A Potpourri of Timely Topics
This section of Focus on Childhood and Adolescent Mental Health includes articles addressing the prevalence rate of pediatric bipolar disorder, the proposed temper dysregulation disorder with dysphoria diagnosis, adjunctive use of repetitive transcranial magnetic stimulation for treatment-resistant depression in adolescents, long-term safety and tolerability of aripiprazole for treatment of autistic disorder, and long-term effects for youths who are exposed to terrorism.
There is a perception that the rate of pediatric bipolar disorder has risen in the United States and is higher than that of other countries. Van Meter and colleagues conducted a meta-analysis of 12 epidemiologic studies that included 16,222 youths from the United States and 6 other countries to determine the prevalence rate of pediatric bipolar disorder. The overall rate of pediatric bipolar disorder was 1.8%, and there was no significant difference in the mean rates between the United States and other countries. The prevalence of bipolar disorder did not increase over time. The authors conclude that the differences in reported rates across studies are attributable to the use of different diagnostic criteria, in particular the inclusion of bipolar not otherwise specified and other broader criteria of bipolar disorder in the United States. The authors caution that the rate of bipolar disorder in children under the age of 12 years remains uncertain since most of the epidemiologic studies did not include children younger than age 12 years.
Temper dysregulation disorder with dysphoria has been proposed for inclusion in the Diagnostic and Statistical Manual of Mental Disorders, Fifth Edition (DSM-5). This proposed disorder has caused significant controversy in the field of child and adolescent psychiatry. Axelson and colleagues provide a compelling argument against the inclusion of temper dysregulation disorder with dysphoria in the DSM-5 and suggest other methods to address diagnostic issues related to chronically irritable youth.
Although antidepressant medication and psychotherapy are effective treatments for many youth with major depressive disorder, some depressed youths fail to respond to either or both of these treatment modalities. Wall and colleagues assess the use of adjunctive repetitive transcranial magnetic stimulation (rTMS) in the treatment of adolescents with depression. In a 6- to 8-week open trial, 8 adolescents with major depressive disorder who had failed to respond to 2 antidepressant medication trials received a selective serotonin reuptake inhibitor and adjunctive rTMS. Seven of 8 adolescents completed the full treatment series. Significant improvement in depression as assessed by Children’s Depression Rating Scale-Revised scores from baseline to treatment 10 was found, as well as continued improvement throughout the 30-treatment series and at 6-month follow-up. The most commonly reported adverse event was temporary scalp discomfort, and there were no serious treatment adverse events. On the basis of these findings, a controlled trial of rTMS for treatment-resistant depression in adolescents is warranted.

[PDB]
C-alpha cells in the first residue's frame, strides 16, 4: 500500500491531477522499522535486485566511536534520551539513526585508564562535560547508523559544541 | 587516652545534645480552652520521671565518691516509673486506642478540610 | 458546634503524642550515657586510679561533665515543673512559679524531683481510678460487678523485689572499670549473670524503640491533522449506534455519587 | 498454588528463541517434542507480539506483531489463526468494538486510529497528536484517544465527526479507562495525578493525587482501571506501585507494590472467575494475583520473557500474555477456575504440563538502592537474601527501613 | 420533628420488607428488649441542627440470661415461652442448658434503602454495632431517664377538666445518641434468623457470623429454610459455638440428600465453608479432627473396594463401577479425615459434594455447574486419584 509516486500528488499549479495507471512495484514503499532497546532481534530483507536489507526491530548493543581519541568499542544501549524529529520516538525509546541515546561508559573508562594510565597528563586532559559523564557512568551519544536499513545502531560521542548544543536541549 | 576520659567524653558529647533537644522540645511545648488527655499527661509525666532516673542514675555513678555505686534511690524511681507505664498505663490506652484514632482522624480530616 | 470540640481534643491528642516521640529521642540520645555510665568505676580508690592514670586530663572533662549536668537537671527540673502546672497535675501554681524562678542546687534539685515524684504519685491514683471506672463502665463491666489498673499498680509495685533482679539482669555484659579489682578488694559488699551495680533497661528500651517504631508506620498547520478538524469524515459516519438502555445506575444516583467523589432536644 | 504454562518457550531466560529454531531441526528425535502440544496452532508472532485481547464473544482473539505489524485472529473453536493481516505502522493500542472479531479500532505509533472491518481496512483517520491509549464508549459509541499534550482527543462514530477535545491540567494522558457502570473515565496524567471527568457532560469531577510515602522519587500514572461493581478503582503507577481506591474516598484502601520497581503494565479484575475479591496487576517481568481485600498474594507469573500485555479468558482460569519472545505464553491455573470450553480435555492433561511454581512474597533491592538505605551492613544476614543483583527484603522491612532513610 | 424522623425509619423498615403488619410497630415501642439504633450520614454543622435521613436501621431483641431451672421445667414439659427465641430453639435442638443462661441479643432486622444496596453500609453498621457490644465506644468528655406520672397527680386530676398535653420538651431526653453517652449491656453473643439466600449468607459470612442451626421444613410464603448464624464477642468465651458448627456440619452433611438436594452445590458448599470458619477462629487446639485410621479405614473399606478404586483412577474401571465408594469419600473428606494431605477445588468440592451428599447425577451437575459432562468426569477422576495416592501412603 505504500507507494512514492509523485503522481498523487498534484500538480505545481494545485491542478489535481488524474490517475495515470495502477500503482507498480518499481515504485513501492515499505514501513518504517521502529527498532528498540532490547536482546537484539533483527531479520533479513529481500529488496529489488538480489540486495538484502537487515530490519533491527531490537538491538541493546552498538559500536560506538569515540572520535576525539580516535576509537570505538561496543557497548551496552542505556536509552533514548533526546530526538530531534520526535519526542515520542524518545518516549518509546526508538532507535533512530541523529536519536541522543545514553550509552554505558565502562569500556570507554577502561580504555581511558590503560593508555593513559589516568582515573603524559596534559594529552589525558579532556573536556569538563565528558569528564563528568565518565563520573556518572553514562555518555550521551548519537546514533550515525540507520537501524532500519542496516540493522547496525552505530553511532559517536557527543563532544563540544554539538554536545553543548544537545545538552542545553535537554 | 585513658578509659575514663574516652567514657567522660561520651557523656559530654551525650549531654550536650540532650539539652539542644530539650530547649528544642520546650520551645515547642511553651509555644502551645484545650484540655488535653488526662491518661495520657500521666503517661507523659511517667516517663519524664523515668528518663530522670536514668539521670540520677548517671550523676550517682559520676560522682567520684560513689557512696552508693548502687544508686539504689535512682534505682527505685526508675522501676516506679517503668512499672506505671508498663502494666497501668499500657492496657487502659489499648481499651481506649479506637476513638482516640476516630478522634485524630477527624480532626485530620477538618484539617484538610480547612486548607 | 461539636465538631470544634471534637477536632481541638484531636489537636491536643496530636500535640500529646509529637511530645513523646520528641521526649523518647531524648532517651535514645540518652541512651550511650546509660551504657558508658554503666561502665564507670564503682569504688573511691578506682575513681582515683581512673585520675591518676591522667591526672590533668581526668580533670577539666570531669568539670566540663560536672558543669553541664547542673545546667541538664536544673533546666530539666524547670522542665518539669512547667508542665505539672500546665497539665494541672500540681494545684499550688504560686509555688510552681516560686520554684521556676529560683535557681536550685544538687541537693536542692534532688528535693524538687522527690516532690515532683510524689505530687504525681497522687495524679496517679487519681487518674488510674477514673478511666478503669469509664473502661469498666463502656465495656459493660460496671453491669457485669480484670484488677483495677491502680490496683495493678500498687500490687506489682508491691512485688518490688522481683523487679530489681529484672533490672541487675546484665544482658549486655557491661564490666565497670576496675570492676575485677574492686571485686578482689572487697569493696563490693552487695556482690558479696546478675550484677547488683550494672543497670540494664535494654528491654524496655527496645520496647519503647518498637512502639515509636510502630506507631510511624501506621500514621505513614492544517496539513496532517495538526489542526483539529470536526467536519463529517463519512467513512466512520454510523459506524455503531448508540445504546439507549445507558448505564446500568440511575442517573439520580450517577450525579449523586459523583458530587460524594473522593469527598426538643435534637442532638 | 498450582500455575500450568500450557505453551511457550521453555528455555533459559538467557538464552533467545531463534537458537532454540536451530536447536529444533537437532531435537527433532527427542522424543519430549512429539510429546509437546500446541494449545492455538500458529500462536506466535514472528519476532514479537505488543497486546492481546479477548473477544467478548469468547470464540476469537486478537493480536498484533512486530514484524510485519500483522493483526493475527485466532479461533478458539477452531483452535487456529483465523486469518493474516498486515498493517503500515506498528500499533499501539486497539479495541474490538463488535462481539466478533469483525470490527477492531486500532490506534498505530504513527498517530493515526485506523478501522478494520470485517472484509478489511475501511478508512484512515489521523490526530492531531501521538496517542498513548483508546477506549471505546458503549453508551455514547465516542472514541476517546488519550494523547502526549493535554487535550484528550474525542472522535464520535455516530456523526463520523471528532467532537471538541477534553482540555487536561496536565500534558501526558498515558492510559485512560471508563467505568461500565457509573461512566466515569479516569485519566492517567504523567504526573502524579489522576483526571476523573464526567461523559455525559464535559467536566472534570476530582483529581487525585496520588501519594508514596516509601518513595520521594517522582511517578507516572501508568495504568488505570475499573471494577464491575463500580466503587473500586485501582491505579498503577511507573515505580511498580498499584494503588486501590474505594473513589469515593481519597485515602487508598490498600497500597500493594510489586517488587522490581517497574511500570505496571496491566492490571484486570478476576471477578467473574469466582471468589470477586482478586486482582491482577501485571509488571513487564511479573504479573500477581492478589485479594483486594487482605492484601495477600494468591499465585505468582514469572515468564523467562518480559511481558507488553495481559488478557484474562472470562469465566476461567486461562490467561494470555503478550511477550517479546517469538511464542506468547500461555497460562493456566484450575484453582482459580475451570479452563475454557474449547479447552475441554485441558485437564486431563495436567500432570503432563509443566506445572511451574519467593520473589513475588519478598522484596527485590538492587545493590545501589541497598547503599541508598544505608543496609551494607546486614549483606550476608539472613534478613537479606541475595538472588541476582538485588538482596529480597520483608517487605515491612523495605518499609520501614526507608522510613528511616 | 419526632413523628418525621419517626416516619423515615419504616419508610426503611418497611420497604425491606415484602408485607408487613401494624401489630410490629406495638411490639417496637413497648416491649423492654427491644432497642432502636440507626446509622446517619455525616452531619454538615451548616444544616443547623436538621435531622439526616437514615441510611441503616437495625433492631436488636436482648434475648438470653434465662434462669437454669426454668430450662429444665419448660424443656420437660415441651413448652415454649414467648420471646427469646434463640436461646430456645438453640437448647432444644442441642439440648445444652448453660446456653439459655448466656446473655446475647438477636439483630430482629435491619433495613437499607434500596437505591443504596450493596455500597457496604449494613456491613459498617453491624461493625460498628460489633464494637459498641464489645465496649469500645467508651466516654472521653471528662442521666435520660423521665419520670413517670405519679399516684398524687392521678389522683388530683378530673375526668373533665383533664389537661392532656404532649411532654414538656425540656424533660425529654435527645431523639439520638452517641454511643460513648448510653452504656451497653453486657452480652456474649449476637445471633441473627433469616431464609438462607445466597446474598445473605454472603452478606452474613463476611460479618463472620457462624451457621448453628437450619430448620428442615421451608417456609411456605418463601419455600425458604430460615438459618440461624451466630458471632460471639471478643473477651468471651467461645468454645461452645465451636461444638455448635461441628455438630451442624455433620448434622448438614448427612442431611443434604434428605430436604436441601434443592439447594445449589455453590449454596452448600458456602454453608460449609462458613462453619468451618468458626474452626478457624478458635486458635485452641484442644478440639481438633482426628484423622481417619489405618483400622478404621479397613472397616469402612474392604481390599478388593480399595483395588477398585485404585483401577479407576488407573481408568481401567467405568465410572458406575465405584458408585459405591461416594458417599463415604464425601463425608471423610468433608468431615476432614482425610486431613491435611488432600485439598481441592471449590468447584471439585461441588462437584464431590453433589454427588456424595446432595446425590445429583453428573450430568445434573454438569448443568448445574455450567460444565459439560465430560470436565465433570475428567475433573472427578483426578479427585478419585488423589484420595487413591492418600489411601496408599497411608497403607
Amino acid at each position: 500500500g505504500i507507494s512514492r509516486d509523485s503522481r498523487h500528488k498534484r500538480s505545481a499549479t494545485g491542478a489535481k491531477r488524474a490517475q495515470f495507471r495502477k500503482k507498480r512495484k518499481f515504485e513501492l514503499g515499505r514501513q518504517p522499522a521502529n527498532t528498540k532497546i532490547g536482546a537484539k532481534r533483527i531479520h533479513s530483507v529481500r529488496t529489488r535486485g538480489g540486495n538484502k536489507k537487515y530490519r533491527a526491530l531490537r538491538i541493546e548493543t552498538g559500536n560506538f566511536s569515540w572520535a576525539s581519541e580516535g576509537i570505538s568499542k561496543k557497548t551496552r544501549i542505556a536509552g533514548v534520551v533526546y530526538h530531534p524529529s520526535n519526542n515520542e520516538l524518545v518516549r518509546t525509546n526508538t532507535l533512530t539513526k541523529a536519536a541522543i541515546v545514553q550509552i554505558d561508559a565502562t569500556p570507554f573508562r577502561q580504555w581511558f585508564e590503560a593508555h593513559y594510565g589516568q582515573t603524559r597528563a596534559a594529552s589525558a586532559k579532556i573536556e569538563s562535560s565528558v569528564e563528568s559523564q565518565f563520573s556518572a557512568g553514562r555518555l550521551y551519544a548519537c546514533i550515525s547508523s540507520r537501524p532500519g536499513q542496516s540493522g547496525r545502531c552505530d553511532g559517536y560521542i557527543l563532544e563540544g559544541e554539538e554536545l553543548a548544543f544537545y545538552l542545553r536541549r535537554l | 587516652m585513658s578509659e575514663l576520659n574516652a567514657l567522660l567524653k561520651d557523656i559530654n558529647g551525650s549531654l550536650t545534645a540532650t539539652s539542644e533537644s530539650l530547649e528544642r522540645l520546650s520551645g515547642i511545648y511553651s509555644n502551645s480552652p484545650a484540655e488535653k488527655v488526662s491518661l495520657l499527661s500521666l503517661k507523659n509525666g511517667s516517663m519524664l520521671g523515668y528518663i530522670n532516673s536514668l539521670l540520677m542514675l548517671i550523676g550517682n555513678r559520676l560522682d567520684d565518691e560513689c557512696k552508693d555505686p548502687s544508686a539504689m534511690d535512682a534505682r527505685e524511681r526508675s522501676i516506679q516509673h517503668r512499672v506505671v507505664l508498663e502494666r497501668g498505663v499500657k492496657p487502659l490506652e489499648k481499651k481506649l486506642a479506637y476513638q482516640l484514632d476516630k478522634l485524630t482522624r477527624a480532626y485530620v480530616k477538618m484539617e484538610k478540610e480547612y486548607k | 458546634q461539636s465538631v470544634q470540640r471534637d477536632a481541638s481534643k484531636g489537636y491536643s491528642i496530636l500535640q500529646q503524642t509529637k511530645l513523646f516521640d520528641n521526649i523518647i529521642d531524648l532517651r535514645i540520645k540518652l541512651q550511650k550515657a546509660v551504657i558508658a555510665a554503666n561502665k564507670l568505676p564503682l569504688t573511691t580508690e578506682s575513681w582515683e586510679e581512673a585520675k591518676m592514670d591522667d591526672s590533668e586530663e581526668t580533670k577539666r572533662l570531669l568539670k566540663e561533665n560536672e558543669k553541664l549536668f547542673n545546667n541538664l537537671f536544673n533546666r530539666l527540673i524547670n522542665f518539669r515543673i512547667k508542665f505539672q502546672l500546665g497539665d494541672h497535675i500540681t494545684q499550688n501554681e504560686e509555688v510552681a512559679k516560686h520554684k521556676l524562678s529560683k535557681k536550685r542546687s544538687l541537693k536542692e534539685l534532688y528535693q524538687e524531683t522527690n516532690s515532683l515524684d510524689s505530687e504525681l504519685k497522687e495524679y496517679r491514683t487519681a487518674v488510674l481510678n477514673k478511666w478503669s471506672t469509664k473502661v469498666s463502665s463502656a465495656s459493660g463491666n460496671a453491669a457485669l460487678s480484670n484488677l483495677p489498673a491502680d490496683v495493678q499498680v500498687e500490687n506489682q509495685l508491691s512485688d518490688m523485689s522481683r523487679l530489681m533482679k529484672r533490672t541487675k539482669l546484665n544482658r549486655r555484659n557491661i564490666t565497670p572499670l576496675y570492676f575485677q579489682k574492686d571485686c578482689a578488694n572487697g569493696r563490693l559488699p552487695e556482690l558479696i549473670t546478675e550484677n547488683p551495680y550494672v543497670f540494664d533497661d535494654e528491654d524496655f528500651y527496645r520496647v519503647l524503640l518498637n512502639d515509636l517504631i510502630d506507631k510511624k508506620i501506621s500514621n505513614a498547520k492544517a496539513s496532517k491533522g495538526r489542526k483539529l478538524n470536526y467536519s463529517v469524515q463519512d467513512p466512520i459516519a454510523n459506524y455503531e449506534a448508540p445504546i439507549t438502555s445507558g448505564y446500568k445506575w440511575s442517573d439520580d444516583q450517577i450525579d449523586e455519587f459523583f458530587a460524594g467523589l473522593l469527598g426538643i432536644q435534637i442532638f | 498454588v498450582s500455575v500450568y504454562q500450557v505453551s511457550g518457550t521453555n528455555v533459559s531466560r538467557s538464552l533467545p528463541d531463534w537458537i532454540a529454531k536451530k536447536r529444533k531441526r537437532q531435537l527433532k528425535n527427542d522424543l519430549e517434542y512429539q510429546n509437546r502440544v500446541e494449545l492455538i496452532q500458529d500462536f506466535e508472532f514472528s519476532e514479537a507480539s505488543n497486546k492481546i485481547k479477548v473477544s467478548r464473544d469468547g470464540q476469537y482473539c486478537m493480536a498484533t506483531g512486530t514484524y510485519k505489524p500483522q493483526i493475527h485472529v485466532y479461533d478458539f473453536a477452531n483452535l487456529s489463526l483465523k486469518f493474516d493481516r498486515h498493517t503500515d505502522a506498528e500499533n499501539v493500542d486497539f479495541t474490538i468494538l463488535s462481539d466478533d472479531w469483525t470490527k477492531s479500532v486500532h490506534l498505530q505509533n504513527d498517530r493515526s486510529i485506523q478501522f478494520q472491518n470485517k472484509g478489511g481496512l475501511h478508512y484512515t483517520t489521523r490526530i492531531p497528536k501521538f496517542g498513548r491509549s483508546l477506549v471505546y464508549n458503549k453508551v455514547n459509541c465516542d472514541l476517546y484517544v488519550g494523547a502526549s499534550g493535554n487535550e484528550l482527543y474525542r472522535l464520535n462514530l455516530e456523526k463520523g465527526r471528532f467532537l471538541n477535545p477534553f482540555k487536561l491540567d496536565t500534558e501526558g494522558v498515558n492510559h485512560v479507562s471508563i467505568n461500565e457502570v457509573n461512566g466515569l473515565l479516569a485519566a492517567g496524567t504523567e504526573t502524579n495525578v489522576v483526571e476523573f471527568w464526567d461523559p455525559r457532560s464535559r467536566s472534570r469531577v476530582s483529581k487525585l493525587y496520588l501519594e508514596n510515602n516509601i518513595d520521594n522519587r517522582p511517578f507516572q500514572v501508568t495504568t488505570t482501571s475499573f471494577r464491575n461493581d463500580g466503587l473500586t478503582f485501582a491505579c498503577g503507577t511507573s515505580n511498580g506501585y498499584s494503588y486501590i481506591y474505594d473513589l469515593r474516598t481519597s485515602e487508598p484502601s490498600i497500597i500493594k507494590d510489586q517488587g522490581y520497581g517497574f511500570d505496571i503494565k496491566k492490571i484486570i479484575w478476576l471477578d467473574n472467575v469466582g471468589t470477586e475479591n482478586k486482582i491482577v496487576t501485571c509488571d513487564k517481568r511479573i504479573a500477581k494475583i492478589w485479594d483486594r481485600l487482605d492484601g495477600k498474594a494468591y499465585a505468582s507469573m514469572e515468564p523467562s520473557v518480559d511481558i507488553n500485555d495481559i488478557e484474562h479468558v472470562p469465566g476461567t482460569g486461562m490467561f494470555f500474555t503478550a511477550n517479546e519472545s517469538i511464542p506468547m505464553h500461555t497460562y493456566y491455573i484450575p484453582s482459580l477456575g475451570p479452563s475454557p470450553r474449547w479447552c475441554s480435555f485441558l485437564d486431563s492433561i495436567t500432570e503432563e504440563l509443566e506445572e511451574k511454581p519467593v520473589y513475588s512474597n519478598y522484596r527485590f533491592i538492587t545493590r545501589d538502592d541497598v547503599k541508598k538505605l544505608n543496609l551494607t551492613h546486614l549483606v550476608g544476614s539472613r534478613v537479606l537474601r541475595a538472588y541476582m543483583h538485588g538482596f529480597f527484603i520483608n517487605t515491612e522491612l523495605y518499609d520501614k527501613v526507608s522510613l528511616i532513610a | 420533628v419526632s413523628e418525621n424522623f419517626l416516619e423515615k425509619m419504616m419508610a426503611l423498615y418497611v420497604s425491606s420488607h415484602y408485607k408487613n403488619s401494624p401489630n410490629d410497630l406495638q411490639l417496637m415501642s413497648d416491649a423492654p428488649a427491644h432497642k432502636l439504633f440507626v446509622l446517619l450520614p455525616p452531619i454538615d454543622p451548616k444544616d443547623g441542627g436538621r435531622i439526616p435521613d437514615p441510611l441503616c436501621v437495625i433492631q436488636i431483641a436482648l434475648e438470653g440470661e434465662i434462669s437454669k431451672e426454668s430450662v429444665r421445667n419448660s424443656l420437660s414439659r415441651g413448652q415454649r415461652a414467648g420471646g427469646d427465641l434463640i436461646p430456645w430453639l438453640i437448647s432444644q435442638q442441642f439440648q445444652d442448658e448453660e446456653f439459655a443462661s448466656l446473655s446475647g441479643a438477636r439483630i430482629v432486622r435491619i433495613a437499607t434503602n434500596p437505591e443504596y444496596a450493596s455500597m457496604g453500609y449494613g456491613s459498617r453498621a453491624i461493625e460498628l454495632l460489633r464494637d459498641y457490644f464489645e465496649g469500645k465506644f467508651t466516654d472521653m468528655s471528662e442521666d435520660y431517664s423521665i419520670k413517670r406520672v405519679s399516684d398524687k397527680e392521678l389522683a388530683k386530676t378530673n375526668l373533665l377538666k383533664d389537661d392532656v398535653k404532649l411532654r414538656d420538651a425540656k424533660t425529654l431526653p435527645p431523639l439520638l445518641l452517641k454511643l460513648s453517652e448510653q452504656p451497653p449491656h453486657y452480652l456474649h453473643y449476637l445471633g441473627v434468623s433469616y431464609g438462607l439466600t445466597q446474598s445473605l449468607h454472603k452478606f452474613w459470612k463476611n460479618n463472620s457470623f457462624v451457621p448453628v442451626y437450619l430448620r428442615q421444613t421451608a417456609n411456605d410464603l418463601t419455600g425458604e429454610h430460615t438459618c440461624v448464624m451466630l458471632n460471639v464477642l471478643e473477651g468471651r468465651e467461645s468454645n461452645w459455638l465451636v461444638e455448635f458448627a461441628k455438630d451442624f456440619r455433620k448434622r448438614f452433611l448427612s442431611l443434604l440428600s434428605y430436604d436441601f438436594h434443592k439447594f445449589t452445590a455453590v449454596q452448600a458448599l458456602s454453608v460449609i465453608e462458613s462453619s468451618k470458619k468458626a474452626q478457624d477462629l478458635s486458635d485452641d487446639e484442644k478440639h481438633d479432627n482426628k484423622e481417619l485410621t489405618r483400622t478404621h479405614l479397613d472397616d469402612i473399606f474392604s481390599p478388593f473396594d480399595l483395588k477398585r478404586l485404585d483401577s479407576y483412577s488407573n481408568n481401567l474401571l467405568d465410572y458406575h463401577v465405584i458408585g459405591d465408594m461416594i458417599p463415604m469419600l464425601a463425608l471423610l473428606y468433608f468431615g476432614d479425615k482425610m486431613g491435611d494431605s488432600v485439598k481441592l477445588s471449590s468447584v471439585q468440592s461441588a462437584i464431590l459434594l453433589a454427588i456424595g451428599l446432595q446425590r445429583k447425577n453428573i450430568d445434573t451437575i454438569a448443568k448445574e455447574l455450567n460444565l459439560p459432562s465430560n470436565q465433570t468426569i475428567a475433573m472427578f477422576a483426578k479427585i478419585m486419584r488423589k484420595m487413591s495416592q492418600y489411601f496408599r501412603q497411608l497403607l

Aripiprazole has US Food and Drug Administration approval for the treatment of irritability associated with autistic disorder in children aged 6 years and above. This approval was based on 2 short-term 8-week trials. However, since most children with autistic disorder receive longer-term antipsychotic medication, information about the safety of these agents is needed. Marcus and colleagues evaluated the long-term safety and tolerability of aripiprazole in a 52-week open-label study. Of the 330 youths who entered the study, 199 (60.3%) completed 52 weeks of treatment; 10.6% of youths discontinued due to adverse events, particularly aggression and weight increase. Adverse events were experienced by the majority of youths, and the most common adverse events were weight increase, vomiting, nasopharyngitis, increased appetite, pyrexia, upper respiratory tract infection, and insomnia. Extrapyramidal symptoms occurred in 14.5% of treated youth. This article provides important information for clinicians about adverse events of aripiprazole when used for long-term treatment.
Moscardino and colleagues examined the psychological functioning and coping behaviors of 33 adolescents who were either directly or indirectly exposed to the 2004 terrorist attack in Beslan, Russia. Initially, the directly and indirectly exposed adolescents had similar levels of psychological distress. However, over time adolescents who were directly exposed to the terrorist attack had a significant increase in psychological distress and a decrease in active coping, whereas indirectly exposed youth showed less distress and better coping skills. Posttraumatic stress disorder was more likely in adolescents who were directly exposed and who had an avoidant coping strategy compared to other youths. The authors recommend that youths who are exposed to traumatic events be monitored long term to potentially prevent the development of posttraumatic stress disorder.
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